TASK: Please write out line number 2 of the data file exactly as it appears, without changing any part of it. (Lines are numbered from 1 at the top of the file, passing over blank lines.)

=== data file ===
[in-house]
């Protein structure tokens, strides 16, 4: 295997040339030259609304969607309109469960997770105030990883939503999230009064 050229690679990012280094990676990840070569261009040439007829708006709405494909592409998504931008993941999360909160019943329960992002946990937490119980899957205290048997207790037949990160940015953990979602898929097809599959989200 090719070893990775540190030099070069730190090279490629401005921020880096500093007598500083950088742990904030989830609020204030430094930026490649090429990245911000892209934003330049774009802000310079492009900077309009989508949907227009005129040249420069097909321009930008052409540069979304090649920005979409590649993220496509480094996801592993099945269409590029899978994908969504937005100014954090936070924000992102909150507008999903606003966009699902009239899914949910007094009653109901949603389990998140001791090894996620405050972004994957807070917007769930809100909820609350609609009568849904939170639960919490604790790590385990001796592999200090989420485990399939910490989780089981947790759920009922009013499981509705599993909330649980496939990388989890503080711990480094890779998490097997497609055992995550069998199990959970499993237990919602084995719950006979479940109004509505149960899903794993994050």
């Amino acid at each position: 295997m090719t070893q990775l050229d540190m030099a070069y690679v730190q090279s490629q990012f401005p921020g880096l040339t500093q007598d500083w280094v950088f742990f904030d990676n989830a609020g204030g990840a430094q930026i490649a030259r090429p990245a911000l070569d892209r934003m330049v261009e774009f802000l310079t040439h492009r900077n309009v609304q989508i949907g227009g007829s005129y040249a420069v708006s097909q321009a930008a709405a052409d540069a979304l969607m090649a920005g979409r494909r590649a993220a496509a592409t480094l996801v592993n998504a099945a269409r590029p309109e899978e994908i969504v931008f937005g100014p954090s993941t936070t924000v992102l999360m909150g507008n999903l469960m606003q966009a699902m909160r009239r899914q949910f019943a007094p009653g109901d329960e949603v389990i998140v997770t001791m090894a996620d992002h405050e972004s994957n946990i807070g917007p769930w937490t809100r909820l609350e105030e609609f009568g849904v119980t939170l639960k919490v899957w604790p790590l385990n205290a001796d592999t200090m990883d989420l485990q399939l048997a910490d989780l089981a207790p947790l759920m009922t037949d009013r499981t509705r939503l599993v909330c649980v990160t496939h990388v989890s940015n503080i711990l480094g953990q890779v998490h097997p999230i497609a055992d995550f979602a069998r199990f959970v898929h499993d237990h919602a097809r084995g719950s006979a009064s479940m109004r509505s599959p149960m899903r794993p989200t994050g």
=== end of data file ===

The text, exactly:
């Protein structure tokens, strides 16, 4: 295997040339030259609304969607309109469960997770105030990883939503999230009064 050229690679990012280094990676990840070569261009040439007829708006709405494909592409998504931008993941999360909160019943329960992002946990937490119980899957205290048997207790037949990160940015953990979602898929097809599959989200 090719070893990775540190030099070069730190090279490629401005921020880096500093007598500083950088742990904030989830609020204030430094930026490649090429990245911000892209934003330049774009802000310079492009900077309009989508949907227009005129040249420069097909321009930008052409540069979304090649920005979409590649993220496509480094996801592993099945269409590029899978994908969504937005100014954090936070924000992102909150507008999903606003966009699902009239899914949910007094009653109901949603389990998140001791090894996620405050972004994957807070917007769930809100909820609350609609009568849904939170639960919490604790790590385990001796592999200090989420485990399939910490989780089981947790759920009922009013499981509705599993909330649980496939990388989890503080711990480094890779998490097997497609055992995550069998199990959970499993237990919602084995719950006979479940109004509505149960899903794993994050």